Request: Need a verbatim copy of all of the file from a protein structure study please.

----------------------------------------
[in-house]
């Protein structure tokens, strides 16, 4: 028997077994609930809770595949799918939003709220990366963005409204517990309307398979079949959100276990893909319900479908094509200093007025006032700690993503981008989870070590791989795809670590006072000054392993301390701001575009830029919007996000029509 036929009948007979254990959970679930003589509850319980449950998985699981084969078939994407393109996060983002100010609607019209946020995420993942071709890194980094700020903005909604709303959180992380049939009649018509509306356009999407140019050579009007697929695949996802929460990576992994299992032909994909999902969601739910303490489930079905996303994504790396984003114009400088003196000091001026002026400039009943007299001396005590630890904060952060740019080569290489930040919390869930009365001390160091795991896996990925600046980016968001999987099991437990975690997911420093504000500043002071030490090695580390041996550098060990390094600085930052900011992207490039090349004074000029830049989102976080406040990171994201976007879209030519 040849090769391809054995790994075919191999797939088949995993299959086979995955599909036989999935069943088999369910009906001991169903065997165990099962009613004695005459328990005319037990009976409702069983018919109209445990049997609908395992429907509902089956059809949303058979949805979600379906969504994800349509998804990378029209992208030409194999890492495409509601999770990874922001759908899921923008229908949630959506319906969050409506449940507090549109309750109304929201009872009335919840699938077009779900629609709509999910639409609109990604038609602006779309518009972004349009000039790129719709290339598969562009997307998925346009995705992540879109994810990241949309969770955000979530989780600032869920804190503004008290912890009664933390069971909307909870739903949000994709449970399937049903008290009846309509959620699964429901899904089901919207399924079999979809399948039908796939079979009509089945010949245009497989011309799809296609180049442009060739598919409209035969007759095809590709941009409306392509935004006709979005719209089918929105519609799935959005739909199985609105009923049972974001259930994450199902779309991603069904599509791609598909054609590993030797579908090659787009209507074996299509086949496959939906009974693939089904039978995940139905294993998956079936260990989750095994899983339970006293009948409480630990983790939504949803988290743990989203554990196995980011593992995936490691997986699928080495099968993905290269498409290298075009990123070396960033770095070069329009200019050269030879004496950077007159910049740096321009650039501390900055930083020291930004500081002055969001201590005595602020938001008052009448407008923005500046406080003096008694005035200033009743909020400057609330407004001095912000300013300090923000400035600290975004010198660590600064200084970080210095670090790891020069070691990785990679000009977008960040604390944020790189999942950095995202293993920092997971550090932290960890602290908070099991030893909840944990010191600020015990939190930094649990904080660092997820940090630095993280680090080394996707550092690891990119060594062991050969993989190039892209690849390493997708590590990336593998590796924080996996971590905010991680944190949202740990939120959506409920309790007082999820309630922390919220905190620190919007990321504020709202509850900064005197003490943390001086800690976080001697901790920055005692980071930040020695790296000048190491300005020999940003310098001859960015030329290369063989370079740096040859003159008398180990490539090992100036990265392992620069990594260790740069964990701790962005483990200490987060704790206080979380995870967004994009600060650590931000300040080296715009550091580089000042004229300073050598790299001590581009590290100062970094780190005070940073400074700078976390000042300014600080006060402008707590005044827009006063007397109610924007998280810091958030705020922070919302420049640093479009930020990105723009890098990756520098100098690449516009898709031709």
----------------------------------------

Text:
[in-house]
């Protein structure tokens, strides 16, 4: 028997077994609930809770595949799918939003709220990366963005409204517990309307398979079949959100276990893909319900479908094509200093007025006032700690993503981008989870070590791989795809670590006072000054392993301390701001575009830029919007996000029509 036929009948007979254990959970679930003589509850319980449950998985699981084969078939994407393109996060983002100010609607019209946020995420993942071709890194980094700020903005909604709303959180992380049939009649018509509306356009999407140019050579009007697929695949996802929460990576992994299992032909994909999902969601739910303490489930079905996303994504790396984003114009400088003196000091001026002026400039009943007299001396005590630890904060952060740019080569290489930040919390869930009365001390160091795991896996990925600046980016968001999987099991437990975690997911420093504000500043002071030490090695580390041996550098060990390094600085930052900011992207490039090349004074000029830049989102976080406040990171994201976007879209030519 040849090769391809054995790994075919191999797939088949995993299959086979995955599909036989999935069943088999369910009906001991169903065997165990099962009613004695005459328990005319037990009976409702069983018919109209445990049997609908395992429907509902089956059809949303058979949805979600379906969504994800349509998804990378029209992208030409194999890492495409509601999770990874922001759908899921923008229908949630959506319906969050409506449940507090549109309750109304929201009872009335919840699938077009779900629609709509999910639409609109990604038609602006779309518009972004349009000039790129719709290339598969562009997307998925346009995705992540879109994810990241949309969770955000979530989780600032869920804190503004008290912890009664933390069971909307909870739903949000994709449970399937049903008290009846309509959620699964429901899904089901919207399924079999979809399948039908796939079979009509089945010949245009497989011309799809296609180049442009060739598919409209035969007759095809590709941009409306392509935004006709979005719209089918929105519609799935959005739909199985609105009923049972974001259930994450199902779309991603069904599509791609598909054609590993030797579908090659787009209507074996299509086949496959939906009974693939089904039978995940139905294993998956079936260990989750095994899983339970006293009948409480630990983790939504949803988290743990989203554990196995980011593992995936490691997986699928080495099968993905290269498409290298075009990123070396960033770095070069329009200019050269030879004496950077007159910049740096321009650039501390900055930083020291930004500081002055969001201590005595602020938001008052009448407008923005500046406080003096008694005035200033009743909020400057609330407004001095912000300013300090923000400035600290975004010198660590600064200084970080210095670090790891020069070691990785990679000009977008960040604390944020790189999942950095995202293993920092997971550090932290960890602290908070099991030893909840944990010191600020015990939190930094649990904080660092997820940090630095993280680090080394996707550092690891990119060594062991050969993989190039892209690849390493997708590590990336593998590796924080996996971590905010991680944190949202740990939120959506409920309790007082999820309630922390919220905190620190919007990321504020709202509850900064005197003490943390001086800690976080001697901790920055005692980071930040020695790296000048190491300005020999940003310098001859960015030329290369063989370079740096040859003159008398180990490539090992100036990265392992620069990594260790740069964990701790962005483990200490987060704790206080979380995870967004994009600060650590931000300040080296715009550091580089000042004229300073050598790299001590581009590290100062970094780190005070940073400074700078976390000042300014600080006060402008707590005044827009006063007397109610924007998280810091958030705020922070919302420049640093479009930020990105723009890098990756520098100098690449516009898709031709």